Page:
A call to the descendants of the maroons
By Tonya S. Swindell
A unique story in our nation’s history sheds light on a surprising mystery that happened locally during the difficult days of slavery. The events were truly amazing. And I learned about them while taking a bike ride with my family where slaves took a chance to be “free.”
During our leisure time, my family took a ride through a beautiful biking trail called the Dismal Swamp Canal. It was amazing for me to think of what happened among those trees in our nation’s history before the 20th century. It changed my whole perspective and I learned a valuable lesson about the resilience of a people who were treated so unequal.
People lived within that swamp to avoid being caught by hunters who were paid to take human chattel back to slave states. And many of the families who hid, built a community there and lived on islands deep within the swamp until the Civil War came to a halt. The terrain did not seem conducive, but runaway slaves remained elusive. They were people who valued being free; and they were known as “maroon colonies.”
The history of that location was such a revelation. Many people lost their lives while others learned to thrive. Native Americans lived there too. Some whites and freed slaves dwelled there in groups. But runaway blacks simply sought a reprieve from the degradation of slavery.
I could not help but think that in previous centuries, people who look like me chose to live among those trees. They were surrounded by thickened woods while in search of what was good — to escape extreme oppression that was prevalent throughout our nation. As bounty hunters pursued, runaway slaves wore few clothes or no shoes; but they did not let that stop them from making a home where others could not block them.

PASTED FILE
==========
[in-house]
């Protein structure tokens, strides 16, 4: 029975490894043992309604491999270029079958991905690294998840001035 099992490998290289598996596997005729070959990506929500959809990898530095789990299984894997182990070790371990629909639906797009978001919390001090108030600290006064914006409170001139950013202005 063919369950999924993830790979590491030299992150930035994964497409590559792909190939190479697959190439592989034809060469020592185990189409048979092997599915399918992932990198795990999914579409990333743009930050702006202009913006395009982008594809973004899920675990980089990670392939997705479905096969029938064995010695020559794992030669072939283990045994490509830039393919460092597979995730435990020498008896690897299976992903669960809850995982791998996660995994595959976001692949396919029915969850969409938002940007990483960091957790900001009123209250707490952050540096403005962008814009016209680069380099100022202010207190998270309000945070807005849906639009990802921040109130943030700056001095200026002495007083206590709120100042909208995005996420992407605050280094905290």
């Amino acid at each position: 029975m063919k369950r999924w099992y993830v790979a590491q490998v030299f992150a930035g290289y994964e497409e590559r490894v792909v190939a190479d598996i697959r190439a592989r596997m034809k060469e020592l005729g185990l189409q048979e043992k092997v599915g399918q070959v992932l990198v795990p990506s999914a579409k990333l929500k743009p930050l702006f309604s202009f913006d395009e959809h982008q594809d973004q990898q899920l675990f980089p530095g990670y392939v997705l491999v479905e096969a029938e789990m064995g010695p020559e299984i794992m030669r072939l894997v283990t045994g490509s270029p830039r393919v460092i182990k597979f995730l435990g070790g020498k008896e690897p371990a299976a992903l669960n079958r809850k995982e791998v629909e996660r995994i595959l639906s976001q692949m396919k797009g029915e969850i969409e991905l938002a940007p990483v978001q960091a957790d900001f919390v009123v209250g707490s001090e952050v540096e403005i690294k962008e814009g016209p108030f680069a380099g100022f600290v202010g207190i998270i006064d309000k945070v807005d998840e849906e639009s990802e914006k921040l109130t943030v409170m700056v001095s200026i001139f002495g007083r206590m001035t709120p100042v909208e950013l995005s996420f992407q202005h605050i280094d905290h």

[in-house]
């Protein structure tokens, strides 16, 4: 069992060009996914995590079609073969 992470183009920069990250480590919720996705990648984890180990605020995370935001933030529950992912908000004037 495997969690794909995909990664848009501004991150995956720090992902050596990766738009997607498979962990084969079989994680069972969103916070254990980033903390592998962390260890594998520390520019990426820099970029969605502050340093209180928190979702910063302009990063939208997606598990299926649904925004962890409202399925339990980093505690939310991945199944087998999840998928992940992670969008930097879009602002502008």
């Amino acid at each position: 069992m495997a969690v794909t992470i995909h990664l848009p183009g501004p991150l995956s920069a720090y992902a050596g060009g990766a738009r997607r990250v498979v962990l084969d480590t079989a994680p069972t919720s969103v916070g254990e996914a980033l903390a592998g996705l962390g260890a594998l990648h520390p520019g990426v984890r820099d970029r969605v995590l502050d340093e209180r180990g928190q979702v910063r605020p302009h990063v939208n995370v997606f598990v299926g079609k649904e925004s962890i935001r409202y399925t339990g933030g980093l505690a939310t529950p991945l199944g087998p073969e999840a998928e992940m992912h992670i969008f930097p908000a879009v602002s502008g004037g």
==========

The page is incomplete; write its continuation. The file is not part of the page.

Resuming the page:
I could not help but think of the severely cut up feet of families on the run — mothers, fathers, daughters and sons. They hid among tall trees surrounded by crackling leaves that threatened to reveal their location because of the sound that they were making. Despite the mosquitoes, bears and snakes, the maroons did whatever it takes to live somewhat peacefully and have a semblance of being free.
The maroons likely used their hands to capture food and work the land. They built systems to filter the rain and ate meals from crops of grain. They made tools out of sticks and stones to build and protect their homes.
Many historians tend to believe that the maroons decided to leave after they were informed that the Civil War ended. Then they moved out and likely blended — back into society, into towns near you and me.
There is a search for possible descendants who may have heard through oral tradition, about the maroons who lived to tell about their lives near the Dismal Swamp Canal. Many stories may yet be untold, but they still have the potential to unfold into a living tapestry of this unique American story.
Tonya Swindell is an occupational therapist. She is also a teacher for Kingdom Building Institute (kingdombuildinginstitute.org). She can be reached at email@example.com.